WASHINGTON, D.C. — Josh Waters, 21, spends a lot of time in the kitchen.
He’s pursuing a degree in baking and pastry arts at Asheville-Buncombe Community College in North Carolina. It’s his second degree.
“The pandemic taught a majority of us that you got one skill. What if that doesn’t pan out? What is the next thing you’re doing to go to on to,” Waters said.
It’s not a new concept.
When the economy tanks, like it did during the heights of the pandemic, people often enroll in college. But that didn’t happen in the pandemic as college hemorrhaged students.
Specifically, at the nation’s community colleges, enrollment was down 15% this fall compared to two years ago, according to the National Student Clearinghouse.
“What we have seen is for nontraditional students … where going to college isn’t the only thing they do … they have in certain cases pushed that out,” said Scott Ralls, who is the president of Wake Technical Community College in North Carolina.
Ralls said enrollment at Wake Tech is down but not as steep as some places. Ralls said some working parents have had to stay home to provide child care. Another recent factor is that there are so many open jobs.
“As wages increase, lots of community college students being more part-time, a lot of times their enrollment at college becomes more part-time as well,” Ralls said.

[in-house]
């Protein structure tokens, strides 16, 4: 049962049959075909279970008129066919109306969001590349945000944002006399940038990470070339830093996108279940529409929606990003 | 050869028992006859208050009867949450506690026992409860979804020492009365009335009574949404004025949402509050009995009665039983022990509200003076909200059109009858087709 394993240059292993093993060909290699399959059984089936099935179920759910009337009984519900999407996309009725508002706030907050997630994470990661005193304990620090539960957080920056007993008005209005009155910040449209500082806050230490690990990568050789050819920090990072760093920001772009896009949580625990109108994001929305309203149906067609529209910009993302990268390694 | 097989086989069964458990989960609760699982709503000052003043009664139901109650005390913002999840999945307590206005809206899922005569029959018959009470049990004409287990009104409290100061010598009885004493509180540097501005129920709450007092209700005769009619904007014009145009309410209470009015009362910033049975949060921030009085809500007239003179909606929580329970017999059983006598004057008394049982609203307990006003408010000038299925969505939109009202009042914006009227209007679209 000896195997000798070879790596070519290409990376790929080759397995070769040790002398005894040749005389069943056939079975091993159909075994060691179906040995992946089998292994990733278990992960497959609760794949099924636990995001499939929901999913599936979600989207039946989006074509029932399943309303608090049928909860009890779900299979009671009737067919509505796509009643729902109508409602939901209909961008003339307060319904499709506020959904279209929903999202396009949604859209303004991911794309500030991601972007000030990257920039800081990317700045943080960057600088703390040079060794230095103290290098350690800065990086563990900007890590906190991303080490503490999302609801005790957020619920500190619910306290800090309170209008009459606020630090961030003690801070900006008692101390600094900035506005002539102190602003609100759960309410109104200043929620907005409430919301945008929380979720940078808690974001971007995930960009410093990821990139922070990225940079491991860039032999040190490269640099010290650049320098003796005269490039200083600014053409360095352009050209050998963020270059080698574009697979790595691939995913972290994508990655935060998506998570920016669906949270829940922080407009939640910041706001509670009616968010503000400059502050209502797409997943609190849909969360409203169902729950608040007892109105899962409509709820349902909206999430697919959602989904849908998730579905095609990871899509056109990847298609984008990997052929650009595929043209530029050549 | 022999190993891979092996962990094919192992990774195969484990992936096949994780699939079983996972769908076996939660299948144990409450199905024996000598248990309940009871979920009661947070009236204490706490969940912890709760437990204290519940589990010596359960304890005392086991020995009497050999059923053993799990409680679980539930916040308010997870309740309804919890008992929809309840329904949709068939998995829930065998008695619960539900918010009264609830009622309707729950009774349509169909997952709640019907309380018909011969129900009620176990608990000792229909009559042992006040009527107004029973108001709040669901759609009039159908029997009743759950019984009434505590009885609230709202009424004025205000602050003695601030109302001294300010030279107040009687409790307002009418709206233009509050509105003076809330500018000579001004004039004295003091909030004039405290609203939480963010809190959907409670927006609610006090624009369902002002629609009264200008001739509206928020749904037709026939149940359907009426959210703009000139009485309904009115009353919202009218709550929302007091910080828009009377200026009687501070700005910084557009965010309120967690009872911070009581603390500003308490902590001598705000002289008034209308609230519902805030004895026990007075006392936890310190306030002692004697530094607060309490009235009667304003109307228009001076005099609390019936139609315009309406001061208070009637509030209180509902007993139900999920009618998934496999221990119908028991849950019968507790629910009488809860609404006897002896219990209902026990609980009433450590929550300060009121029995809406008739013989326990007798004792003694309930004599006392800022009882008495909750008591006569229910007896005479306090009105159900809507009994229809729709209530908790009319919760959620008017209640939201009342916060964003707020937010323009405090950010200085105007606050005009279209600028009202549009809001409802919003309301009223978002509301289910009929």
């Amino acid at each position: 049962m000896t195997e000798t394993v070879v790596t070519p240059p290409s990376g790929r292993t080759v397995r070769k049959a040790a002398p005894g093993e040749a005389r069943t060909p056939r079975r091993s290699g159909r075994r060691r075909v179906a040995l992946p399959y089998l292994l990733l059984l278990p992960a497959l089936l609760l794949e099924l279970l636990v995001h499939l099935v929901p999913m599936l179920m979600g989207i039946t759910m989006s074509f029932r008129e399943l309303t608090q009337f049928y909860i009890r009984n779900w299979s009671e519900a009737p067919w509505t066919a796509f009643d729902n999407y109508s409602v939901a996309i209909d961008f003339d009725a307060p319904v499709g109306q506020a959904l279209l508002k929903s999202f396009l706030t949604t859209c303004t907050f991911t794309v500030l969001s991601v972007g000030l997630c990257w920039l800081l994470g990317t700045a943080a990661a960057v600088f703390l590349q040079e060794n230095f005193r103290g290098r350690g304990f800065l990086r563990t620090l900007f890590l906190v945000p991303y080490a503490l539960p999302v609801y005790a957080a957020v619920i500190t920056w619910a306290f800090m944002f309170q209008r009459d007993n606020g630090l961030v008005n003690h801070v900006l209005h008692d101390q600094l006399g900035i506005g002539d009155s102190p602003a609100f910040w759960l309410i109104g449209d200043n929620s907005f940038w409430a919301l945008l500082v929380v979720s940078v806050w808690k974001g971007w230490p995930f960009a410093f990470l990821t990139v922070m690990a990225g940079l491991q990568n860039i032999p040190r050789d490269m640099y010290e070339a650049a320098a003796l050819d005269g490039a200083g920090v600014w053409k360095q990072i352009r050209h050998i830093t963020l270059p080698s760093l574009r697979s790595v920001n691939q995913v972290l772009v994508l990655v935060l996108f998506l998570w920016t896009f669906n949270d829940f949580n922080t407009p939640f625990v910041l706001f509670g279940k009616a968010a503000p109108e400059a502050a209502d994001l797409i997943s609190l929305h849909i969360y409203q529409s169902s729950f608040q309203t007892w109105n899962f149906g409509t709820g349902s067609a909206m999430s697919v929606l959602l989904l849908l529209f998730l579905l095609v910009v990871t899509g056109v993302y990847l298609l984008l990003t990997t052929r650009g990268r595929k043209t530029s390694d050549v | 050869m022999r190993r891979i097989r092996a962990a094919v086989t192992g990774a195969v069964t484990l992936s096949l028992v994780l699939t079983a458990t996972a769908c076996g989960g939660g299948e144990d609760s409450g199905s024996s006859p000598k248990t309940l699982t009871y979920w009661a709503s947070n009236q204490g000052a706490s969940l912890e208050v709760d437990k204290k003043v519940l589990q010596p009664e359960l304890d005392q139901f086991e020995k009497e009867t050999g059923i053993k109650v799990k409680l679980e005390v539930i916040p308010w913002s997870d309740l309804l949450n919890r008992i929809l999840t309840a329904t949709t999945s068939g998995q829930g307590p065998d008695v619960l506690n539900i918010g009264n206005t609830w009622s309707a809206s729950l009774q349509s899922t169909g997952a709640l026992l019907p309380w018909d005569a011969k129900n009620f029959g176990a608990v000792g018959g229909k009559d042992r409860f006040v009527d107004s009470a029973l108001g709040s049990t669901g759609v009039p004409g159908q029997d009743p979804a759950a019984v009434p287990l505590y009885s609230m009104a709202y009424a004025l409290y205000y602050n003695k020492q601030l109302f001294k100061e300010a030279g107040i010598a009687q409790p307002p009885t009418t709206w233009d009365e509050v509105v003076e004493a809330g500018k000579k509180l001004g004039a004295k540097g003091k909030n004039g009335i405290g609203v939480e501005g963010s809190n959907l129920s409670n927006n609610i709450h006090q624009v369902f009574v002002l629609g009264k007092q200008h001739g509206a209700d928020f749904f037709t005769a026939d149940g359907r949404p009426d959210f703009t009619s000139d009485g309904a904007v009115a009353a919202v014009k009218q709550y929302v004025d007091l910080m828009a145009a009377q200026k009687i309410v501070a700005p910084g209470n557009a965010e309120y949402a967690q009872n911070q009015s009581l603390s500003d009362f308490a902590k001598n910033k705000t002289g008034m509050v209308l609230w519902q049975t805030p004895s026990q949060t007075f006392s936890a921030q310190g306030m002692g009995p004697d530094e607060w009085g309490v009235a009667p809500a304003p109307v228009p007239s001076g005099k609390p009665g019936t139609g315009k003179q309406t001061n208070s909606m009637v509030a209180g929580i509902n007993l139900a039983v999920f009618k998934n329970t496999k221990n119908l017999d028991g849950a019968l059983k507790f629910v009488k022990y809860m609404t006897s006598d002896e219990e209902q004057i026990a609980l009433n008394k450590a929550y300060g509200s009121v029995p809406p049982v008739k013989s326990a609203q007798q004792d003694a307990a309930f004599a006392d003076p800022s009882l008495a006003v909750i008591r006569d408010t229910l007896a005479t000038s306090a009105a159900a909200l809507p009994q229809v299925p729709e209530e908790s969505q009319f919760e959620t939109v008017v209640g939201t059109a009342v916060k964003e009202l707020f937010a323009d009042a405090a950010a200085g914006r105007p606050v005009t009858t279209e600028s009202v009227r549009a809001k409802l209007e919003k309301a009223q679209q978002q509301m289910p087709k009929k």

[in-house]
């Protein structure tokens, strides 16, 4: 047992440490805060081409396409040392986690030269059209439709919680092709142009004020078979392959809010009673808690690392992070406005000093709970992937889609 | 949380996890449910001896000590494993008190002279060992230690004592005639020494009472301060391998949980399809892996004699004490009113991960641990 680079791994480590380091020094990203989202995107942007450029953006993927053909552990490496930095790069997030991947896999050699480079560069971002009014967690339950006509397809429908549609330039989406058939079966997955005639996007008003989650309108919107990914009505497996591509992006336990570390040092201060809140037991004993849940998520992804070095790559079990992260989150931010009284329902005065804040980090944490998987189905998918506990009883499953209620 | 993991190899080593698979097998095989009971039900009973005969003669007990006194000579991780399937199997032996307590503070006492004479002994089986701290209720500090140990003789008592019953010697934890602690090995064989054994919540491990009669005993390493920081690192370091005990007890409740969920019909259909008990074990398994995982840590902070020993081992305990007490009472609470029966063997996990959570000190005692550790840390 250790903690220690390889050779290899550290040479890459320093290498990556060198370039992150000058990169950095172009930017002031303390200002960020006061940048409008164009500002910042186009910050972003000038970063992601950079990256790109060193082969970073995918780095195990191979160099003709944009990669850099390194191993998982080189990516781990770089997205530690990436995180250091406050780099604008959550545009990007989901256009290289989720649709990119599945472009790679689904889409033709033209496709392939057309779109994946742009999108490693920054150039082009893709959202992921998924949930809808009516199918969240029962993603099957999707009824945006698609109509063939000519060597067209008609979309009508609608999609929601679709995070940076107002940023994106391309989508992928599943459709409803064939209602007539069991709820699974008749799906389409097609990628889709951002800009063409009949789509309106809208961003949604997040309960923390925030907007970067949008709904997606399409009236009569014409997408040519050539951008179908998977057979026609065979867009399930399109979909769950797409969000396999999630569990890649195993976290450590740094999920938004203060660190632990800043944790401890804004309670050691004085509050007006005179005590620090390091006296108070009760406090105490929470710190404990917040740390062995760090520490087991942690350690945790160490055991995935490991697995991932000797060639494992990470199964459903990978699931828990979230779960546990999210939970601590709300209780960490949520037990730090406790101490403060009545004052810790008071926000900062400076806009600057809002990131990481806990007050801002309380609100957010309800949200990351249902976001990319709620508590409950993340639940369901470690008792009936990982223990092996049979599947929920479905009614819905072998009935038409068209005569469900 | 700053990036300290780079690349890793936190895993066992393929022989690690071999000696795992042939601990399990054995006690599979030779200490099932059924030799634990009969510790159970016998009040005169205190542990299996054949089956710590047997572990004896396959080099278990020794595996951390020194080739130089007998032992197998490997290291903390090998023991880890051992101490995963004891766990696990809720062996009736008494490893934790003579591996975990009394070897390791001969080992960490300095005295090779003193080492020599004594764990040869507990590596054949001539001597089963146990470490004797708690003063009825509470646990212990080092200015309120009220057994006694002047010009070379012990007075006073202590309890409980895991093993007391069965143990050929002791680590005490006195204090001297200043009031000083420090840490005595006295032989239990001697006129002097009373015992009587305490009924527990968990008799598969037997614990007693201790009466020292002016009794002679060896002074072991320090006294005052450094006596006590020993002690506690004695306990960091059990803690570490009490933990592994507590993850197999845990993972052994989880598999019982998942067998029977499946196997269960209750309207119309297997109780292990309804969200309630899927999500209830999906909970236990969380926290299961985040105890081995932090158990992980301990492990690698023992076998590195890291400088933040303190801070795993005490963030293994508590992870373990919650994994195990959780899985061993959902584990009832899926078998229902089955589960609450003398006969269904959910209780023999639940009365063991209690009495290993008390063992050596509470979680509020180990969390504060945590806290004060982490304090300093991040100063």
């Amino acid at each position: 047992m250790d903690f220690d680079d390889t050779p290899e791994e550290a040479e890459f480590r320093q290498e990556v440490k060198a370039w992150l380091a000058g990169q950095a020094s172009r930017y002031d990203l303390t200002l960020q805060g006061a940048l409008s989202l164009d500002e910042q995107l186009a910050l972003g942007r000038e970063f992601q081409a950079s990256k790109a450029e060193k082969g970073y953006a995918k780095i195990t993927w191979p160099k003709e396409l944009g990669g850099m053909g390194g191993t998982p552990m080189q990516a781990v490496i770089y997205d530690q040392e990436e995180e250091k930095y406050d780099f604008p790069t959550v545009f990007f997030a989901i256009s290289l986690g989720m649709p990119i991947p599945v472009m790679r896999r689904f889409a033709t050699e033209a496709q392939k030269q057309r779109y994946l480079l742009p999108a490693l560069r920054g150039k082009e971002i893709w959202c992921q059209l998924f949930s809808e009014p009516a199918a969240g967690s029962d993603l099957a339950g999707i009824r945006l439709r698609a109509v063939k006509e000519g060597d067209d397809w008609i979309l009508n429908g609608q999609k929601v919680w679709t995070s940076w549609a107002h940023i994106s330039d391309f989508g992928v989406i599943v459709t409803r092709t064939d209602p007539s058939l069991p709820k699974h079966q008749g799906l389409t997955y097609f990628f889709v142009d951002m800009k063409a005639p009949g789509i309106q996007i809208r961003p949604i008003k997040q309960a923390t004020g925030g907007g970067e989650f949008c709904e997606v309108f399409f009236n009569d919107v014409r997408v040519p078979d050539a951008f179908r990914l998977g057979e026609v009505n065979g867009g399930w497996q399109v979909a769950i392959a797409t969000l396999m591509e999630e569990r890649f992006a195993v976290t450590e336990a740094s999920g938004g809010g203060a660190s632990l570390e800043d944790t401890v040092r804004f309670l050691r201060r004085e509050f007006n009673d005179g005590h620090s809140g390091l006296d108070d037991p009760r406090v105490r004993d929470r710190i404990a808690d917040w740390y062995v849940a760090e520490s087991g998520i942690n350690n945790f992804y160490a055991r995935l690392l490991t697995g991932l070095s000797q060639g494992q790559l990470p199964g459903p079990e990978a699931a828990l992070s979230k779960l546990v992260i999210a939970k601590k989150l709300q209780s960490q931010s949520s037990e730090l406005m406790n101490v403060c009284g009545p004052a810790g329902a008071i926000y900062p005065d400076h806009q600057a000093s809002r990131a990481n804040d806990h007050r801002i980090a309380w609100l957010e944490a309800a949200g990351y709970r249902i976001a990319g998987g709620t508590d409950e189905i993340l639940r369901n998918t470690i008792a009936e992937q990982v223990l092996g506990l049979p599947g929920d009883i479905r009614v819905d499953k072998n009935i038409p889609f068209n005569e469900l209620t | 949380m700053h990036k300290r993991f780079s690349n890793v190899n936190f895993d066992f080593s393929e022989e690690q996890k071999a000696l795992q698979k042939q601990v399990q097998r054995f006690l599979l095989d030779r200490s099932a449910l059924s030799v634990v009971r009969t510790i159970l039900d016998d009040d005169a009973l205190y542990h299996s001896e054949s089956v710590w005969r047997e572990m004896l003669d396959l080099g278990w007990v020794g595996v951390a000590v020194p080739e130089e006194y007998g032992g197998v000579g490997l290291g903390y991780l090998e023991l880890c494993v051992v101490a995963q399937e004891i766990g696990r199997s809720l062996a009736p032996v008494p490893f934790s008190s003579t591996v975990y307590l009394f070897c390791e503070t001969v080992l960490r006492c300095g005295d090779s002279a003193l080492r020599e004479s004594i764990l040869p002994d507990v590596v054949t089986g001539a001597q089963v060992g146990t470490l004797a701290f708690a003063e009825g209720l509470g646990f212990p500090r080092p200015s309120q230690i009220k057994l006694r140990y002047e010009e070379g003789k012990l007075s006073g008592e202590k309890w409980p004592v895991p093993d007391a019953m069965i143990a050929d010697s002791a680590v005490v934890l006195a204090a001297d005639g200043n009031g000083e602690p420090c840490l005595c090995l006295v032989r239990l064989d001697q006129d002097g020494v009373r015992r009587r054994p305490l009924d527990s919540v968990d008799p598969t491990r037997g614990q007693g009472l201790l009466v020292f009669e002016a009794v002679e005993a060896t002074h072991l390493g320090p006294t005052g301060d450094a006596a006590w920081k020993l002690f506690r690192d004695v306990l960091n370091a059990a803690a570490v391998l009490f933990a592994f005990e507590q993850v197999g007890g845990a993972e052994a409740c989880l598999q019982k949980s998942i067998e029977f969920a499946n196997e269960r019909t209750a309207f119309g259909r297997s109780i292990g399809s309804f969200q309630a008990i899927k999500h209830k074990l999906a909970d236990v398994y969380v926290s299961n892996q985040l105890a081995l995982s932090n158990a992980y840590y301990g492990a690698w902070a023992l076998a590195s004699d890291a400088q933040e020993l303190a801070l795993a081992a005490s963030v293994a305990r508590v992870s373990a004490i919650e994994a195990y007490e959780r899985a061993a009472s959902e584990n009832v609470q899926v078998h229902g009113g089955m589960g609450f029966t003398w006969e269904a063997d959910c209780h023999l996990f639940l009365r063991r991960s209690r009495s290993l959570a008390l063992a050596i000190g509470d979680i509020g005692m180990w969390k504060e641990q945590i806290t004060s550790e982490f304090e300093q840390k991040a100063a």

Community college enrollment was dropping before the pandemic.
President Joe Biden had included free community college in his sweeping Build Back Better Bill, but dropped it last fall to reduce the legislation’s cost. The bill remains bottled up in Congress.
Despite that, North Carolina Community College System President Thomas Stith III said they are finding ways to bring in new students, and he said they’ve also been able to keep tuition affordable.
“Our students in many cases do not have tuition and fees that they have to pay themselves, they can do that through scholarships and grants that are available,” Stith said.
Waters isn’t paying tuition for his second degree at A-B Tech because he is receiving one of the scholarships the school has financed with COVID-19 relief money.
It’s a step Waters believes could attract more students to the classroom and eventually what comes after.